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Fallin to again seek cutting Oklahoma's personal income tax rate

Oklahoma Gov. Mary Fallin will propose a permanent, one-time reduction when she makes her State of the State address Feb. 4.
BY MICHAEL MCNUTT Published: January 20, 2013

Gov. Mary Fallin will call for lowering the state's personal income tax rate for the second year in a row when she addresses lawmakers next month to start this year's session.

Fallin said she will pitch a simpler, one-year tax cut compared with her somewhat complicated proposal last year that called for revising income tax brackets, eliminating certain exemptions and credits and establishing so-called revenue triggers, which meant further reductions of the income tax depended on the state's revenue increasing by 5 percent.

“We plan on continuing to gradually lower our income tax,” she said.

Fallin is working on her third State of the State address that she will make Feb. 4 to kick off the first session of the 54th Oklahoma Legislature. She will address a joint session of lawmakers about 30 minutes after the House of Representatives and Senate convene.

Fallin wouldn't indicate how much of a cut she is proposing in the state's top bracket of 5.25 percent. But she said it will be much more modest than her idea last year.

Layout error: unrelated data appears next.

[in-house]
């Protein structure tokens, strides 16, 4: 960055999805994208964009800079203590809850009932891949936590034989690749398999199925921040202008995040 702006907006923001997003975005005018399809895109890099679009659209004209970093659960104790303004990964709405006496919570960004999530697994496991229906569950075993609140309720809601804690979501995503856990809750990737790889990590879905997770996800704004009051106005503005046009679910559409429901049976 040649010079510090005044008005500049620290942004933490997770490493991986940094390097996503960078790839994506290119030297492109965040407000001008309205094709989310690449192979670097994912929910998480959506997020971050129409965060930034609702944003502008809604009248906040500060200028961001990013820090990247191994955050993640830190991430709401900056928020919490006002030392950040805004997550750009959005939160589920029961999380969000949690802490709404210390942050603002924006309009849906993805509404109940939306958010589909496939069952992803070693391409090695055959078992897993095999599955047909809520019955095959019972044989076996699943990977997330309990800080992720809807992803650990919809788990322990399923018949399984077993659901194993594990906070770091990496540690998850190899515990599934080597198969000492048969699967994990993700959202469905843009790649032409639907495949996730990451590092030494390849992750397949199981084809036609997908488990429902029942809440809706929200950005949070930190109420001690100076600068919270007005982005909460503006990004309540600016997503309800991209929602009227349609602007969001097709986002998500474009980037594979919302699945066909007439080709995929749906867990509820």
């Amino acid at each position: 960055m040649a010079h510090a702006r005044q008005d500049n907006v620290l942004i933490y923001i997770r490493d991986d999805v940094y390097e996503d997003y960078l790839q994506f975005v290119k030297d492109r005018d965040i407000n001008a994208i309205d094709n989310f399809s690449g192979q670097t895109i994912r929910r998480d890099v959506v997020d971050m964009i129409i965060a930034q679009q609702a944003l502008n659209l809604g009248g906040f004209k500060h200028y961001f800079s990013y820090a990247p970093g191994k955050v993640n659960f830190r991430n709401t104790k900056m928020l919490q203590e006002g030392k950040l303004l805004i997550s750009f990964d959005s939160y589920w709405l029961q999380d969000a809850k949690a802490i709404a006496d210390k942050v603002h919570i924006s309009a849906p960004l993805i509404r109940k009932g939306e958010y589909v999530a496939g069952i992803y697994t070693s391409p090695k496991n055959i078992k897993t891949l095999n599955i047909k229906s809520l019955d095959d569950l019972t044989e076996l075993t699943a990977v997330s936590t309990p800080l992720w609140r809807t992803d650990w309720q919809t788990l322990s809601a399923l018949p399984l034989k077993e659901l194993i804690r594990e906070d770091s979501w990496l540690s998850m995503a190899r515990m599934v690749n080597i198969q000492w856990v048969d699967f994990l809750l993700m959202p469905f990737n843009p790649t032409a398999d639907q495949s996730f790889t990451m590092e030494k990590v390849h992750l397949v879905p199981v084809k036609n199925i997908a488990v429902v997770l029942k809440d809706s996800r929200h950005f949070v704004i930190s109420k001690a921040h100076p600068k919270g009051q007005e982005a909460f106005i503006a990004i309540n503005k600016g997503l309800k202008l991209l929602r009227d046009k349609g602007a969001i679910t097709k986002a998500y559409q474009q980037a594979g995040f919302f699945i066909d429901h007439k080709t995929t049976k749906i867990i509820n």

“I laid forth a strategic plan for lowering our income tax,” Fallin told The Oklahoman. “There wasn't the legislative will at the time. I think this year hopefully that there will be legislative will to make a simpler, reasonable cut in our income tax and take it a year at a time.”

Fallin said her personal income tax plan would be a modest cut and would be a one-time reduction.

“The reason for that is there is so much uncertainty in Washington with the gridlock in Congress and certainly with the sequestration … the debt ceiling, the debts of our nation … it's becoming more challenging … for all governors across our nation to know … what the federal funds will be coming to our states,” Fallin said.

A last-minute “fiscal cliff” deal avoided federal cuts from being implemented earlier this month and pushed back the deadline for spending cuts until March 1. If a deal isn't reached, then the “federal cliff,” or sequestration, could result in Oklahoma losing $137 million in direct federal funding as a result of automatic, governmentwide spending cuts.

“We'll be right in the middle of our legislative session after we've already laid out what we proposed as our budget,” Fallin said. “Congress could come back and make cuts with sequestration.

“I've warned all of our Cabinet secretaries we've got to be conservative in our approach in our spending because we could see cuts coming from the federal government,” she said.

Lawmakers are expected to have nearly $7 billion, or about $170 million more than last year, to appropriate this year, based on preliminary revenue projections from the Oklahoma Tax Commission. A final estimate will be issued next month.

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